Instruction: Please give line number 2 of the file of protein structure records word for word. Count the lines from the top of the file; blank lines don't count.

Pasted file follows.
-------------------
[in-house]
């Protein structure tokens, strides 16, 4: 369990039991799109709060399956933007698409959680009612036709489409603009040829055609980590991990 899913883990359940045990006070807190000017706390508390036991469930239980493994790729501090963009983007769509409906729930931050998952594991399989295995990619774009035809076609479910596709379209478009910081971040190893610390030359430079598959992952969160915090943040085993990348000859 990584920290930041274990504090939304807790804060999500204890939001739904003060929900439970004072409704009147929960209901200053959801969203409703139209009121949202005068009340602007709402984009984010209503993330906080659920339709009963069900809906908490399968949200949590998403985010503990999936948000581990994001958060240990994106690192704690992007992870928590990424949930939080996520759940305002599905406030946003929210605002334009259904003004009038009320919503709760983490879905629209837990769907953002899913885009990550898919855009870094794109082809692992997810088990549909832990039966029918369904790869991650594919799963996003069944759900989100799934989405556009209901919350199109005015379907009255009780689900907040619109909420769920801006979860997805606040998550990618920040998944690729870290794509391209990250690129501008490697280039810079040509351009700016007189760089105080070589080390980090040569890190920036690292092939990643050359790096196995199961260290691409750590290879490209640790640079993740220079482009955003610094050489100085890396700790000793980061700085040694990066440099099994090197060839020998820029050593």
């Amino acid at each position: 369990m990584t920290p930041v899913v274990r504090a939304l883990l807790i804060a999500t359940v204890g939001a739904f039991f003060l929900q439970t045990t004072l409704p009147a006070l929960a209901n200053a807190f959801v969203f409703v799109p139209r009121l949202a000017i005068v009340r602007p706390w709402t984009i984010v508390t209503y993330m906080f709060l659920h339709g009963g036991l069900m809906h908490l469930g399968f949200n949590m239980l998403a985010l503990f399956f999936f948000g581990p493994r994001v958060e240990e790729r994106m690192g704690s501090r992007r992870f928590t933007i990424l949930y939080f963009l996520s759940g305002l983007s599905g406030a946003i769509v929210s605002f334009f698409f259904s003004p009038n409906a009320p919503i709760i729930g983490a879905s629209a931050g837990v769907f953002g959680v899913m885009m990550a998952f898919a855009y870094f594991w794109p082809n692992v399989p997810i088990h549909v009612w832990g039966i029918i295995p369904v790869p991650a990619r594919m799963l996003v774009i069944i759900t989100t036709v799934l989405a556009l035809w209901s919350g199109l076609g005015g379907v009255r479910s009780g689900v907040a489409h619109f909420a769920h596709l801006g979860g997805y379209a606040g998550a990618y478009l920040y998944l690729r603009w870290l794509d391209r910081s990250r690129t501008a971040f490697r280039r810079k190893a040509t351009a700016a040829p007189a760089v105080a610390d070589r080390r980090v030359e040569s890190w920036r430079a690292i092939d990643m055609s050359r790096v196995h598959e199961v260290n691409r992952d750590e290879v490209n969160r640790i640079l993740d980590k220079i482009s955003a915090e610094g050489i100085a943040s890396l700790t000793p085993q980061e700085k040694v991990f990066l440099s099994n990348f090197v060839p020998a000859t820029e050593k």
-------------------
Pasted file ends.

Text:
């Protein structure tokens, strides 16, 4: 369990039991799109709060399956933007698409959680009612036709489409603009040829055609980590991990 899913883990359940045990006070807190000017706390508390036991469930239980493994790729501090963009983007769509409906729930931050998952594991399989295995990619774009035809076609479910596709379209478009910081971040190893610390030359430079598959992952969160915090943040085993990348000859 990584920290930041274990504090939304807790804060999500204890939001739904003060929900439970004072409704009147929960209901200053959801969203409703139209009121949202005068009340602007709402984009984010209503993330906080659920339709009963069900809906908490399968949200949590998403985010503990999936948000581990994001958060240990994106690192704690992007992870928590990424949930939080996520759940305002599905406030946003929210605002334009259904003004009038009320919503709760983490879905629209837990769907953002899913885009990550898919855009870094794109082809692992997810088990549909832990039966029918369904790869991650594919799963996003069944759900989100799934989405556009209901919350199109005015379907009255009780689900907040619109909420769920801006979860997805606040998550990618920040998944690729870290794509391209990250690129501008490697280039810079040509351009700016007189760089105080070589080390980090040569890190920036690292092939990643050359790096196995199961260290691409750590290879490209640790640079993740220079482009955003610094050489100085890396700790000793980061700085040694990066440099099994090197060839020998820029050593």